No research has been undertaken on the impact of designated public place orders—DPPOs—as they tend to form just one part of a wider local strategy for tackling alcohol-related antisocial behaviour. However, the fact that 184 local authority areas have adopted DPPOs—some of them have more than one DPPO in place—suggests that they are a useful tool in helping police deal with the problems of alcohol misuse behaviour.
Although DPPOs may be a useful tool in town centres and areas where there is a major problem, I draw my hon. Friend’s attention to the problem of small convenience stores, where young people under 18 get access to alcohol. Rather than the draconian measure of a DPPO, would not a better solution be to increase the on-the-spot fine when people are caught by the police or trading standards officers to approximately £1,000 or £2,000 if they admit guilt, and if not, to let them opt to go to a magistrates court, where they risk a higher fine under the new legislation?
I know that my hon. Friend has worked hard to tackle the issue in his constituency and that several hon. Members suffer from the same problem. The fixed penalty notice is the first option that we would expect to be used when there is a problem. However, if it is persistent, the DPPO may be appropriate even in the sort of case that my hon. Friend mentions, and the local authority could introduce it. It increases the amount of the fine available when the case goes to court. The Violent Crime Reduction Bill introduces a new offence of persistent selling to children, because they are clearly getting their alcohol from somewhere. The new offence will increase the fines on stores such as those that my hon. Friend mentioned. Not only that, it will lead to the possibility of their being closed for up to three months. If he wishes to meet me, we can discuss the matter further, but I hope that those measures reassure him to some extent.
On 22 September, Scarborough council extended its already successful alcohol exclusion zone to cover 150 streets, including the Falsgrave park area. At the same time, Conservative-controlled Scarborough, in conjunction with local company Electric Angel Design, rolled out a range of new, funky, lime green signs, which are hard to miss and designed to be eye catching for younger people. Will the Under-Secretary look at those signs, and if he agrees with me that they are not only well cool, but stand out from the morass of other street furniture, suggest that other local authorities adopt similar signs?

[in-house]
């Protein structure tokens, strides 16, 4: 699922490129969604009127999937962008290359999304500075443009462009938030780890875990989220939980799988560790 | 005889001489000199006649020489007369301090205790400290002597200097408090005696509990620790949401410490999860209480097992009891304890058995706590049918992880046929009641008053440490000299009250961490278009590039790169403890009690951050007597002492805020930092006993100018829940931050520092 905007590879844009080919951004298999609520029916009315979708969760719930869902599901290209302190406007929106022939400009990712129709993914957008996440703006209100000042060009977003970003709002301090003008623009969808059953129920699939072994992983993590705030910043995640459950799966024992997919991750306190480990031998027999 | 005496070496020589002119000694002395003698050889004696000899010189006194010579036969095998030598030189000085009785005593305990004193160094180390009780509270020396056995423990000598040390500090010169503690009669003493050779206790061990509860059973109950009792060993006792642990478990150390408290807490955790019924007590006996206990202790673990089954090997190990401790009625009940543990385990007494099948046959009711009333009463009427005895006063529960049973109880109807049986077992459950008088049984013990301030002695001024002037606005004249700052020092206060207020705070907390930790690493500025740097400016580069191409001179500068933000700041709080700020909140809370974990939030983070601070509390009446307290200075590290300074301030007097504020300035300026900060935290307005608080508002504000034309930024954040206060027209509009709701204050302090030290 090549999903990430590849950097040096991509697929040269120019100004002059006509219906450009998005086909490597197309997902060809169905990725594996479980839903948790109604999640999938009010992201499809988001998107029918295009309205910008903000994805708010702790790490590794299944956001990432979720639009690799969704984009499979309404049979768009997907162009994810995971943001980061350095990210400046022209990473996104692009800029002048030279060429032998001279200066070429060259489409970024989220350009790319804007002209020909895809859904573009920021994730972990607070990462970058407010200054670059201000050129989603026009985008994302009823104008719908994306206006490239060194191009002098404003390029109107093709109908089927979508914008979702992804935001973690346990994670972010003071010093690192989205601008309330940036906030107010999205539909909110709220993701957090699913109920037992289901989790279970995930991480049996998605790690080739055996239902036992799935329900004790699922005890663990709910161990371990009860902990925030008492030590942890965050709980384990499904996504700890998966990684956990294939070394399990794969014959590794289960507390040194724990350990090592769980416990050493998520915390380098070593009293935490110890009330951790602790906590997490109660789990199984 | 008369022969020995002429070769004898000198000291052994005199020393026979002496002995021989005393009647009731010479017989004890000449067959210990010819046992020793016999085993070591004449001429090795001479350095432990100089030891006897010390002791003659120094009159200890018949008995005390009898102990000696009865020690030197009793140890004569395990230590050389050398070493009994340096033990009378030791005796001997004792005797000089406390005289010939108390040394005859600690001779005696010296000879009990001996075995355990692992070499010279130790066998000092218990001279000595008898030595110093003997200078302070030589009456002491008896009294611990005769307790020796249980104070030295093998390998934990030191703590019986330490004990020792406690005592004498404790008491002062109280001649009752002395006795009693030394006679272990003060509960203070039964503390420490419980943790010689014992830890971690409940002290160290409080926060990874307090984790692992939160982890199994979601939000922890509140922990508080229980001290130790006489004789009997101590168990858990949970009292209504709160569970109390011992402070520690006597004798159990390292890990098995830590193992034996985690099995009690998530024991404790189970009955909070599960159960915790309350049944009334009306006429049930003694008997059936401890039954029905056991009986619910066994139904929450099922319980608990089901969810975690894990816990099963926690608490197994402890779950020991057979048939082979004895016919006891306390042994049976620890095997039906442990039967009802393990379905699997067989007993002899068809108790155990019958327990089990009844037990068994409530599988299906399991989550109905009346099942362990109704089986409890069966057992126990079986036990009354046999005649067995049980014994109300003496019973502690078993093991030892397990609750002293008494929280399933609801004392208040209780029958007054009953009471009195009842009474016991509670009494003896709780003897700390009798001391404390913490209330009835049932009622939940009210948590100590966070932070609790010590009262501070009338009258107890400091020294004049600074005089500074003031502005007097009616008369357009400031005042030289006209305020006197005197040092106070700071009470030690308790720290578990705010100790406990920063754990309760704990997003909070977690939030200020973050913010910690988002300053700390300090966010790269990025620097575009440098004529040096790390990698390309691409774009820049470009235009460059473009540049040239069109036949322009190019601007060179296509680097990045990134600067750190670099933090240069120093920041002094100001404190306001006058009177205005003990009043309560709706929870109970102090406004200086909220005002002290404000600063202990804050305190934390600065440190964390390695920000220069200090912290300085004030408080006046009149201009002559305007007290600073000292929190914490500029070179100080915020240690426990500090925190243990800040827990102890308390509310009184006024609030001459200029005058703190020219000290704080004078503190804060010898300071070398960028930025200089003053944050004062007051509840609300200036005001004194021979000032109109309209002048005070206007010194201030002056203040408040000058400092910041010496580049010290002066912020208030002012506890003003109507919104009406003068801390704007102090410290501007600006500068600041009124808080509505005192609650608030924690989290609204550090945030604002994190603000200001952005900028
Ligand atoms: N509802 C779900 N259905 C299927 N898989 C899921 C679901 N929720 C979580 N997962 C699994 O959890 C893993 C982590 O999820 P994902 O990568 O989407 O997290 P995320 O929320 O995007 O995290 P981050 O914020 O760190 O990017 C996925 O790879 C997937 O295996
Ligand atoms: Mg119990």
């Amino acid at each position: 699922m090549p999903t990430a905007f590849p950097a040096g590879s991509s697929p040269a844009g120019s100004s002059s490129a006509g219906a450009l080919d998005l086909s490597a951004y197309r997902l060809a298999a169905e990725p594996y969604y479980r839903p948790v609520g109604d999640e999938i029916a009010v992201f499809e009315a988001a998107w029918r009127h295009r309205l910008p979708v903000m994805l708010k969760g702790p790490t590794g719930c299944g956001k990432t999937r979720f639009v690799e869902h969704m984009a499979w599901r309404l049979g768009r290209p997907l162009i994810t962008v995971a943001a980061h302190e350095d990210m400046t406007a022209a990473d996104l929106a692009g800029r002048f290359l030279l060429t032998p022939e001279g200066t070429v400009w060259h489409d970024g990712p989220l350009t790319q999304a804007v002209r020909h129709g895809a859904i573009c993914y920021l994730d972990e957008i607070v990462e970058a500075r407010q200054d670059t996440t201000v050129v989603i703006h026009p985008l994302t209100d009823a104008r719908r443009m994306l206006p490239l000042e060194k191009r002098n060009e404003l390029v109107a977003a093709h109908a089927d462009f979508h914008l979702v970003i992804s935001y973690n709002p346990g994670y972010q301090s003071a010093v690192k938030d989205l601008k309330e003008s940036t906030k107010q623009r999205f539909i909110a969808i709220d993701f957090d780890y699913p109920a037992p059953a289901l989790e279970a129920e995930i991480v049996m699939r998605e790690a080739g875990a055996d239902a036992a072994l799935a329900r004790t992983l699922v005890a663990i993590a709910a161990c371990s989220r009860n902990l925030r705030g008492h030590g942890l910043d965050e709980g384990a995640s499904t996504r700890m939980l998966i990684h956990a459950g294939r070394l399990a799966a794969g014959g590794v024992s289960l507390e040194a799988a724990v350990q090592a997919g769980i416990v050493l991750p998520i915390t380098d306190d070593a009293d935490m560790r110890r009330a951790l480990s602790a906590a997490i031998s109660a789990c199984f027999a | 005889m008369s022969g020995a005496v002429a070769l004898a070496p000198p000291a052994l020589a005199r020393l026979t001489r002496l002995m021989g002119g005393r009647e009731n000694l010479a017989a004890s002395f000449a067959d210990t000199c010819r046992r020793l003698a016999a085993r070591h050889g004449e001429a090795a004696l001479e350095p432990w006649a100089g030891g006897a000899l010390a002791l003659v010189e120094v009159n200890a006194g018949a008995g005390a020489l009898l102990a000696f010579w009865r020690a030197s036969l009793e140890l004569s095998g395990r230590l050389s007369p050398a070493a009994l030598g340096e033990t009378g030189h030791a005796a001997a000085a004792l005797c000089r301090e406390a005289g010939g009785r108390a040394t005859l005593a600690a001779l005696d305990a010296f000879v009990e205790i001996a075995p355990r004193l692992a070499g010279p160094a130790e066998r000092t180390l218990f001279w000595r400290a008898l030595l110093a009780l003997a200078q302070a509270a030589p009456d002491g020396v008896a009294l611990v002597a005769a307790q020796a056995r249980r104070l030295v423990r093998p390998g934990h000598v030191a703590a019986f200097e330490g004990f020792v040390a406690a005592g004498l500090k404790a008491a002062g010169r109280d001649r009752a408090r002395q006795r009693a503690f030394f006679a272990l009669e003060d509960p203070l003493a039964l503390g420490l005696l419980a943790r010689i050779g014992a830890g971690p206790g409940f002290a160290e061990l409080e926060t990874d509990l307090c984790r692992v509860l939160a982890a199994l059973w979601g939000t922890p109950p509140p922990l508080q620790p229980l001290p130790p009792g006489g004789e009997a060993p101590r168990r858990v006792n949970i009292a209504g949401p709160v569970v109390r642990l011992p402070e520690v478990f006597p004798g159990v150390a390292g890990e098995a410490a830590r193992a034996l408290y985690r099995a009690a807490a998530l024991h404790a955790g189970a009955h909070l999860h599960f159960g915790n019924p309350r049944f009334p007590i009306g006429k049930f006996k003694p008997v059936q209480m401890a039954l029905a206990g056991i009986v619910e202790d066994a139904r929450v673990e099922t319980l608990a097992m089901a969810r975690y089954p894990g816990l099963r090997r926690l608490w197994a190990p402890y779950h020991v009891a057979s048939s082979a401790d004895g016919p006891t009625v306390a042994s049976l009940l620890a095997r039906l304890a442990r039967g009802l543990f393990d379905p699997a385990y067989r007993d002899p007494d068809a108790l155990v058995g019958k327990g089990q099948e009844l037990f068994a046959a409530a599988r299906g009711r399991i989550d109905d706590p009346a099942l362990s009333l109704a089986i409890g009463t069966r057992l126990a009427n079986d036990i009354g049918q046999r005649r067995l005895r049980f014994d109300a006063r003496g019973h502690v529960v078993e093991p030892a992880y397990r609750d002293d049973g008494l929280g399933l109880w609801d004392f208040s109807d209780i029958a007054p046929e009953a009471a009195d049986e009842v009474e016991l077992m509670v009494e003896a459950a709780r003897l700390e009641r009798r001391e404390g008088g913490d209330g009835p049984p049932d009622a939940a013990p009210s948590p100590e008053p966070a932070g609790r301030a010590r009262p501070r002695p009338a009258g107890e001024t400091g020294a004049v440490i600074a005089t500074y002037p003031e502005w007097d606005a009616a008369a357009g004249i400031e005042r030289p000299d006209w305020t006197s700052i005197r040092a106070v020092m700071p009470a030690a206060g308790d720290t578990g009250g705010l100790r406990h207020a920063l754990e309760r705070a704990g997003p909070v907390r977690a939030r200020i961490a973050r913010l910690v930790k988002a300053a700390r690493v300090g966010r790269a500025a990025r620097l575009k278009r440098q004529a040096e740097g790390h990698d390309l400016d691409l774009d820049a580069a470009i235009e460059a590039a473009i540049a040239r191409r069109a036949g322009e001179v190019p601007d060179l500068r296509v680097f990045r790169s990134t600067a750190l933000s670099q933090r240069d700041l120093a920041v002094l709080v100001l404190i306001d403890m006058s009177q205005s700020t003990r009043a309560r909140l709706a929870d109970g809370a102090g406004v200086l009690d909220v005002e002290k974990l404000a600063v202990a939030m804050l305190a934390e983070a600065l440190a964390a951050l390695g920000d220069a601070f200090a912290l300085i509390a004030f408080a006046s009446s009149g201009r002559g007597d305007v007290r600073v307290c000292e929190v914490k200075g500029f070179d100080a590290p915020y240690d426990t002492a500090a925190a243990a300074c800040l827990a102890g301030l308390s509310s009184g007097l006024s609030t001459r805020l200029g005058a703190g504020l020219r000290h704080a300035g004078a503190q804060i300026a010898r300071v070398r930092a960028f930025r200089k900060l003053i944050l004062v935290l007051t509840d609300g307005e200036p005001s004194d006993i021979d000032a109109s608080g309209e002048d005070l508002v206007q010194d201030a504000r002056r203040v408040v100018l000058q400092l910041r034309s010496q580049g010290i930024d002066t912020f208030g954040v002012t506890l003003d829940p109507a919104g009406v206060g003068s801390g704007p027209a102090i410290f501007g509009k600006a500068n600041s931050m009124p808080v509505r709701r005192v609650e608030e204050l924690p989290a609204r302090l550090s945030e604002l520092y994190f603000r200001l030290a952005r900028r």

My briefing does not cover that point so I do not know what to say about funky signs. We believe that DPPOs are an important measure that local authorities can introduce. One hundred and eighty-four local authorities throughout the country use them—that is 396 DPPOs. They increase the powers of the police, who can confiscate alcohol from people who are drinking inappropriately on the street. If they refuse to hand over the alcohol, the police can arrest them. The message is: use DPPOs because they can be appropriate in many areas.
Does my hon. Friend know that the Government are investing more than £3 million in regenerating St. George’s square in the centre of Luton in my constituency? Does he also know that Liberal-Tory-controlled Luton council refuses to reapply for an alcohol dispersal order zone, forcing the police to do that? Will he examine councils such as Liberal-Tory Luton to ensure that they do not waste Government resources but improve our constituents’ quality of life?
I thank my hon. Friend for drawing our attention to that. Clearly, Liberal-controlled Luton council should learn from examples throughout the country, where DPPOs are successfully tackling the alcohol-related disorder in our streets. My message to all local authorities is to consider using those measures if they have a problem.
The exclusion zones are clearly effective because a neighbouring town to my constituency introduced one, thus shunting the problem into three villages in my constituency. They then also introduced exclusion zones, but there was clearly a problem this summer when I visited one of my villages because many constituents told me that they were experiencing problems. We do not have funky signs—maybe they are the answer—but does the Under-Secretary agree that policing the exclusion zones must be effective and equal throughout the relevant areas, including rural areas? Will he ensure that the guidelines are sufficient to meet the task?
When a local authority chooses to set up a DPPO, it has to take account of the impact on neighbouring areas. The answer is that people should talk to each other. However, the DPPO is only one answer to the problem of alcohol-related disorder—for example, fixed penalty notices can be used alongside it. If under-age drinking is a problem, it means that off-licences, supermarkets, pubs or clubs are selling inappropriately to children. In those circumstances, other measures should be used to tackle the problem.